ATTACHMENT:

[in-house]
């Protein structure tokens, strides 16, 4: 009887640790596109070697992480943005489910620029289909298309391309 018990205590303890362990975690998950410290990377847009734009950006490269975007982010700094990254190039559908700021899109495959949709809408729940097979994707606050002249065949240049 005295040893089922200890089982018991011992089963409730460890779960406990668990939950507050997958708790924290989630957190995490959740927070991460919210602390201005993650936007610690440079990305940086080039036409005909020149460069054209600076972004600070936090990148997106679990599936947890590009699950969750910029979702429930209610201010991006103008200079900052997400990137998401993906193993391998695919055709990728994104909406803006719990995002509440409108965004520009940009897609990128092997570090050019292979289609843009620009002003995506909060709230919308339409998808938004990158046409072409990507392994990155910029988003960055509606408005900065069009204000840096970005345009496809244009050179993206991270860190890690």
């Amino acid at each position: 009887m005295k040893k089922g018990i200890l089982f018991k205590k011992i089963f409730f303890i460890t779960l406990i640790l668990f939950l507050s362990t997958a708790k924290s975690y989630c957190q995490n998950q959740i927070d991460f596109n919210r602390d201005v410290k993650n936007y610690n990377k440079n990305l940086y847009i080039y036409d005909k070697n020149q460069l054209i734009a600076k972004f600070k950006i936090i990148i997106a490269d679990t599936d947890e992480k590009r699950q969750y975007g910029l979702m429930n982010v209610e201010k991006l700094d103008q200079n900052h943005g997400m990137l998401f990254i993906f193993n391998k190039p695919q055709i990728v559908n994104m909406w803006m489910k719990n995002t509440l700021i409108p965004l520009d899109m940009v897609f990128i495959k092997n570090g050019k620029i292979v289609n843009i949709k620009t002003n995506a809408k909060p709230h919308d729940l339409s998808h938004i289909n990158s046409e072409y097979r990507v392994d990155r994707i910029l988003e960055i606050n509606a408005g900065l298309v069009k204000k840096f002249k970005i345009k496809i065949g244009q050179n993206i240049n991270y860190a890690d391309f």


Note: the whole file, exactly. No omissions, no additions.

[in-house]
């Protein structure tokens, strides 16, 4: 009887640790596109070697992480943005489910620029289909298309391309 018990205590303890362990975690998950410290990377847009734009950006490269975007982010700094990254190039559908700021899109495959949709809408729940097979994707606050002249065949240049 005295040893089922200890089982018991011992089963409730460890779960406990668990939950507050997958708790924290989630957190995490959740927070991460919210602390201005993650936007610690440079990305940086080039036409005909020149460069054209600076972004600070936090990148997106679990599936947890590009699950969750910029979702429930209610201010991006103008200079900052997400990137998401993906193993391998695919055709990728994104909406803006719990995002509440409108965004520009940009897609990128092997570090050019292979289609843009620009002003995506909060709230919308339409998808938004990158046409072409990507392994990155910029988003960055509606408005900065069009204000840096970005345009496809244009050179993206991270860190890690």
């Amino acid at each position: 009887m005295k040893k089922g018990i200890l089982f018991k205590k011992i089963f409730f303890i460890t779960l406990i640790l668990f939950l507050s362990t997958a708790k924290s975690y989630c957190q995490n998950q959740i927070d991460f596109n919210r602390d201005v410290k993650n936007y610690n990377k440079n990305l940086y847009i080039y036409d005909k070697n020149q460069l054209i734009a600076k972004f600070k950006i936090i990148i997106a490269d679990t599936d947890e992480k590009r699950q969750y975007g910029l979702m429930n982010v209610e201010k991006l700094d103008q200079n900052h943005g997400m990137l998401f990254i993906f193993n391998k190039p695919q055709i990728v559908n994104m909406w803006m489910k719990n995002t509440l700021i409108p965004l520009d899109m940009v897609f990128i495959k092997n570090g050019k620029i292979v289609n843009i949709k620009t002003n995506a809408k909060p709230h919308d729940l339409s998808h938004i289909n990158s046409e072409y097979r990507v392994d990155r994707i910029l988003e960055i606050n509606a408005g900065l298309v069009k204000k840096f002249k970005i345009k496809i065949g244009q050179n993206i240049n991270y860190a890690d391309f």